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One run won't cut it for Nats

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One run won't cut it for Nats

BALTIMORE -- As consistent and as dominant as their pitching staff has been since Opening Day, the Nationals have known all along there will be days when they simply need to score a few more runs and take some of the pressure off those electric arms who take the mound in succession inning after inning, day after day.

That's why Ryan Zimmerman is attempting to play through a nagging shoulder injury, why the veteran third baseman received a pain-killing shot one hour before Sunday's game in what could become a recurring theme for the rest of the season.

Zimmerman knows the Nationals' lineup needs all the help it can get right now, and who better to provide that spark than a two-time Silver Slugger Award winner?

"We need to score more," he said. "That's not in question."

True, Sunday's 2-1 loss to the Orioles was a direct result of Sean Burnett serving up a two-run homer to Matt Wieters in the bottom of the eighth, the first time the left-hander had blown a lead this year.

But the Nationals can ask their typically lights-out bullpen to protect such slim leads only so many times over a full season without accepting the occasional slip-up.

"It's not the easiest thing in the world," Burnett said. "You'd like to have a little bit of leniency. But a 1-run lead, our job is to come in and nail it down. And unfortunately I didn't do that today."

Had Burnett's teammates given him a cushion of even two or maybe three runs instead of one, perhaps the result would have been different. But these days, the Nationals can't count on their lineup producing anything more than the bare minimum on a daily basis.

Over their last nine games, the Nationals have given up 29 runs, a more-than-respectable average of 3.2. But during that same span, they've scored only 23 runs, an paltry average of 2.6. (It's probably no surprise their record in those games was 3-6.)

They had opportunities to add to Sunday's output but went 1-for-6 with runners in scoring position against Baltimore starter Jake Arrieta, who entered with a 5.83 ERA and an AL-leading nine losses.

The lone run-producing hit by a player wearing red and blue in this game? Zimmerman's RBI single in the third, perhaps his most-impressive hit in weeks, given the fact he drove a 95 mph fastball over shortstop J.J. Hardy's head despite the persistent shoulder pain that has afflicted him most of this season.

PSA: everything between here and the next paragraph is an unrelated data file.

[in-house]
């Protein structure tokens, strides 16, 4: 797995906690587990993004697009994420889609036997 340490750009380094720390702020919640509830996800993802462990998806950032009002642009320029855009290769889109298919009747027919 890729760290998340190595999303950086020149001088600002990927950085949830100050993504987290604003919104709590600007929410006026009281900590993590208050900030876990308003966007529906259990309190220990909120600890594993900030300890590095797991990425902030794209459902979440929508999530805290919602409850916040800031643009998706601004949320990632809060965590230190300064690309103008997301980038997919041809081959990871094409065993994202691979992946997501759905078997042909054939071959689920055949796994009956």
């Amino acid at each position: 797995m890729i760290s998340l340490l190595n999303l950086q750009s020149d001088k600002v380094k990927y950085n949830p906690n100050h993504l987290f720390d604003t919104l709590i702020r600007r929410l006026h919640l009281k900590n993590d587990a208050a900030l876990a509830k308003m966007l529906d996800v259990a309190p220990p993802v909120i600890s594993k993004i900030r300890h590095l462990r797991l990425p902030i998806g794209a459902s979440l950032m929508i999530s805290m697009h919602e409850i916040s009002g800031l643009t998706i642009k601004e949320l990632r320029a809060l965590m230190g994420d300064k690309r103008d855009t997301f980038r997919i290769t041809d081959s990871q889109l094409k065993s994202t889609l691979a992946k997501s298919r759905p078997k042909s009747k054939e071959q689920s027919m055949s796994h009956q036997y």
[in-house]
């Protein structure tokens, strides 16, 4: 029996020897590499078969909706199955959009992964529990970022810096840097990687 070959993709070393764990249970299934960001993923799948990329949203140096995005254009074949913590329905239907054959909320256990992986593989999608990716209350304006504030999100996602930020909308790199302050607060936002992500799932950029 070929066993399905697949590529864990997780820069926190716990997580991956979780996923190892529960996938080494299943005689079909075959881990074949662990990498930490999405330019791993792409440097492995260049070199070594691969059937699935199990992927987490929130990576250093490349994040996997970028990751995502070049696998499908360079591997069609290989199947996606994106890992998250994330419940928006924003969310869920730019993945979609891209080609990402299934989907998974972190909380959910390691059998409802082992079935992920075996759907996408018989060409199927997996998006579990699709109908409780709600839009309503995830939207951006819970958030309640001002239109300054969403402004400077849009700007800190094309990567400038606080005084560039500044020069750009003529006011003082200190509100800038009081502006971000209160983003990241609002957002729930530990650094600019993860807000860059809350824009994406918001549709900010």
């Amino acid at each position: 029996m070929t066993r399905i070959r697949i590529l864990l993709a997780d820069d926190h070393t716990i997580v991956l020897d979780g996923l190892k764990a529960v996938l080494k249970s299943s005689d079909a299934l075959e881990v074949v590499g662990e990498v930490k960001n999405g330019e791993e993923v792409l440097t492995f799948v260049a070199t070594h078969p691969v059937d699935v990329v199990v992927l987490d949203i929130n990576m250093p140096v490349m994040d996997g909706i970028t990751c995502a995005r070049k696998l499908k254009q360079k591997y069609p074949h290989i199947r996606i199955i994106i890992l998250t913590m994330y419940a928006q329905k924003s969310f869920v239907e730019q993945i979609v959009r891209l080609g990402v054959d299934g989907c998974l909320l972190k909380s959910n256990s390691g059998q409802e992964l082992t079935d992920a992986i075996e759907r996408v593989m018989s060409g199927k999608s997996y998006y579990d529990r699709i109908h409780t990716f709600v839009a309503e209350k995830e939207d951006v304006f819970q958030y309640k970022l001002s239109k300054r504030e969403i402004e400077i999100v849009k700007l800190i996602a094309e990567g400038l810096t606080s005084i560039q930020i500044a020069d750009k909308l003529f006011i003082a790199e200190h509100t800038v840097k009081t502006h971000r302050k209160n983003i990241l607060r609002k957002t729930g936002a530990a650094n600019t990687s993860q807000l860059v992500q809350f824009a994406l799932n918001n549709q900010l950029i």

The difference for Zimmerman? The pain-killing shot that included cortisone and lidocaine and gave the ailing third baseman "relief" for the first time in a long time.

"Obviously, I wasn't performing," he said. "But to go out there today and feel a little bit like I could do the things that I've always been able to do gave me a little bit more confidence and just makes you happier."

Zimmerman wound up with a pair of hits that raised his batting average to .223, a well-stuck fly ball to center field and several highlight-reel plays at third base. That performance -- barely 12 hours after he finally admitted the extent to which his shoulder injury was affecting his swing and suggested he may need to spend time on the disabled list -- left the Nationals feeling better about his long-term prognosis.

Team doctors examined Zimmerman's shoulder Sunday morning and came away with the same diagnosis from two months ago: A sprained AC joint. They found no damage to any tendons or ligaments, only a bone-on-bone situation that's causing the pain.

At some point, preferably in the offseason, Zimmerman could have surgery to clean up the area. Recovery time would be roughly 4-6 weeks. For now, he believes he can continue to play, with the aid of the occasional pain-killing shot.

"I can play through this," he said. "And that's what I plan to do for the rest of the year."

The Nationals can only hope the treatment now only allows Zimmerman to take the field each day but also allows him to rediscover the power stroke that made him such a dangerous hitter through the first six seasons of his big-league career. Even so, a healthy Zimmerman might not be enough to carry a lineup that has scored only 262 runs this season (fourth fewest in the majors).

Sunday's game saw the Nationals get a total of two hits from players not named Zimmerman or Bryce Harper (who singled in the first inning and then hustled to turn a routine base hit to center into a electrifying double in the sixth inning).

That second Harper hit, which drew oohs and aahs from the bipartisan crowd of 41,794 at Camden Yards, put the Nationals in golden position to add to their 1-0 lead. But Zimmerman struck out swinging at a 2-2 breaking ball low and outside. And after Adam LaRoche was intentionally walked, Michael Morse struck out swinging at another 2-2 breaking ball, then Ian Desmond popped out to end the inning.

"I still think we're not ... a lot of hitters are doing some over-aggressiveness," Johnson said. "We're trying to hit the ball out of the ballpark instead of making good swings. But we're getting there."

The silver lining to all this is that the Nationals, in spite of their offensive woes, will hold at least a 2 12-game lead in the NL East come Monday morning. They also just survived what could be the toughest stretch of their season -- 32 consecutive games against only NL East and AL East opponents -- with an 18-14 record.

They also know that while pitching wins championships, a little offense every now and then certainly helps.

"We want to score more runs," Zimmerman said. "I think this whole series kind of shows you how good both of these teams' pitching is. It's not easy to score runs, but we definitely need to do a better job of capitalizing on our opportunities."